If you read the links I've posted, you'll see that Alexander is a surgeon.  He doesn't deal with the workings of the brain beyond cutting into it.  Now, if I wanted a tumor excised, he'd be the right guy to talk to.  Brain chemistry and hallucinations, not so much.  He's claiming expertise he doesn't have in the first place, and postulating conclusions that are not critically examined or thought through.  In fact, even if he was a neurologist or neuroscientist, I'd question his conclusions based on the information that both those links point out. His experience was no hands-on scientific test - it was a subjective experience that can be better explained than he's bothering to - and there'd be a whole lot less $$$ involved if he explained it with science rather than airy-fairy bullshit.

Yes, scientists can be swayed by profit motive.  I guess you have to look at things critically and see what jibes with what we already know.  Alexander's conclusions don't. 

Timebandit

Spectrum wrote:

Know what Time Bandit.......don't waste your time. You seem young to me in spirit, yet,  have a long way to go. Anyway, enough of your banter.:)

Oh, boo hoo hoo.  I don't get to be in the old souls club.  Wah.  I "have a long way to go", evidenced by my tendency to look at evidence rather than participate in the wanky-boys' circle jerk.

Yeah, missing out big time.

Or we could just take it that you simply don't want to actually address anything of substance.  I think I'll go with that hypothesis.  Unless of course you'd like to prove me wrong.
 

Spectrum wrote:

What we have learned

We have found consciousness can be described as an emergent property of the complex electromagnetic process generated from predictable biochemical and biological processes. Although the terms soul and mind may have been useful at one time to describe this process, they are no longer required. They are more like the term "phlogiston" that was employed to describe why things burned before modern chemistry emerged. When there is no electrical current moving through the parts of a television, there is no picture. When the specific electromagnetic patterns are not generated within the brain structures there is no consciousness or awareness.

Some individuals with very different brain structures show different electromagnetic correlates that are associated with their ability to discern stimuli others cannot detect. Counter clockwise rotation of weak magnetic fields around the skull at specific rates of change (derivatives) can affect subjective time and allow the average person to experience many of the altered states reported by practitioners of mystical traditions as well as "paranormal" phenomena. The critical variables, like any chemical reaction, are the complexity and specificity of the temporal parameters. One component of consciousness may be "sequestered" within second or third derivatives of very narrow bands of changes in frequency within the theta range. Our calculations of resonance, based upon the power changes within quantitative electroencephalographic measures, suggest that one electromagnetic source of consciousness may actually exist within the 10 cm region outside of and surrounding the cranium.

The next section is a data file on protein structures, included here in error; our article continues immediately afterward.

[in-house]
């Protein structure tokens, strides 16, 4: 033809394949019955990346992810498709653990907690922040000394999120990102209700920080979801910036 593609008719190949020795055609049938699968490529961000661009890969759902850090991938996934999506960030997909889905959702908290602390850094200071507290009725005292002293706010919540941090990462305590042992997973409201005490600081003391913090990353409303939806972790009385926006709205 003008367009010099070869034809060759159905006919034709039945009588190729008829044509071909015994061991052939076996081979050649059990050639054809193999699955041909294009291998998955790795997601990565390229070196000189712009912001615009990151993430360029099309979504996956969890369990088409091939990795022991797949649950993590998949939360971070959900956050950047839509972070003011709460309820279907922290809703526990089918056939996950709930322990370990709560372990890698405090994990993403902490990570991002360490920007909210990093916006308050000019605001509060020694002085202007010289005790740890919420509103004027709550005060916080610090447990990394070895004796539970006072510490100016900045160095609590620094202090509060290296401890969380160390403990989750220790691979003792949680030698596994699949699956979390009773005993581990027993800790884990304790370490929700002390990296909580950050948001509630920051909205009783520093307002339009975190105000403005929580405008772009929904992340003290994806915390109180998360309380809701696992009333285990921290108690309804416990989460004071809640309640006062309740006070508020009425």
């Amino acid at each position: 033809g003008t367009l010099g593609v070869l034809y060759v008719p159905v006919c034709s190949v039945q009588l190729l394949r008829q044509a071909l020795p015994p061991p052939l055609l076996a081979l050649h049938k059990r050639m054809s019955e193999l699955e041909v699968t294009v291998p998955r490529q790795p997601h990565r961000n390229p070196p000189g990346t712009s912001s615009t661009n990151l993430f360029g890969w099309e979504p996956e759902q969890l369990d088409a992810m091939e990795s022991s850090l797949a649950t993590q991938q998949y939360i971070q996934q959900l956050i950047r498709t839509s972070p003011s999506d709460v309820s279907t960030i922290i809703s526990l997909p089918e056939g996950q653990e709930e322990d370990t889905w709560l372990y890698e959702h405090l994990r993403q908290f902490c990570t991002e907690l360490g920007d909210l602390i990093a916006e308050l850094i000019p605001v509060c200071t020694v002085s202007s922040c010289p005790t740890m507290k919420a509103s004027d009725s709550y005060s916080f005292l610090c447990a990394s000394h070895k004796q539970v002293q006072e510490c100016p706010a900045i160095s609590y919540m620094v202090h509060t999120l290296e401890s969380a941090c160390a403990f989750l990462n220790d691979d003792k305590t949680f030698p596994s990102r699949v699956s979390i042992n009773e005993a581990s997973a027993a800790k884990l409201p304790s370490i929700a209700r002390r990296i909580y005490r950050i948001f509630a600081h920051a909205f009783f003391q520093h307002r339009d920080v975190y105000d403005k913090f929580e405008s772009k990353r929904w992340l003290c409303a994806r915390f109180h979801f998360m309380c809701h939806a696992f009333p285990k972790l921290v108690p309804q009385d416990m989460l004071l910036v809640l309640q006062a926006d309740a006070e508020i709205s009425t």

Link now dead.

Attribute your quote?  Who said this?

ETA:  A link that works - http://home.primus.ca/~remedy3/Persinger,%20Michael.htm

Careful - much of Persinger's work is currently under debate because there is difficulty with replication.  Peer review hasn't been particularly agreeable.  The jury is still out on this one.

Spectrum Spectrum's picture

God Helmet

The "God Helmet" refers to an experimental apparatus originally called the "Koren helmet" after its inventor Stanley Koren

 

Yep be careful.....Behavioural Neuroscience

Repetitive transcranial magnetic stimulation (rTMS) is a technique for noninvasive stimulation of the adult brain. Stimulation is produced by generating a brief, high-intensity magnetic field by passing a brief electric current through a magnetic coil. Compared with the growing number of clinical trial with rTMS, there are surprisingly few animal studies on its basic mechanisms of action, constraining the ability to perform hypothesis-driven clinical studies.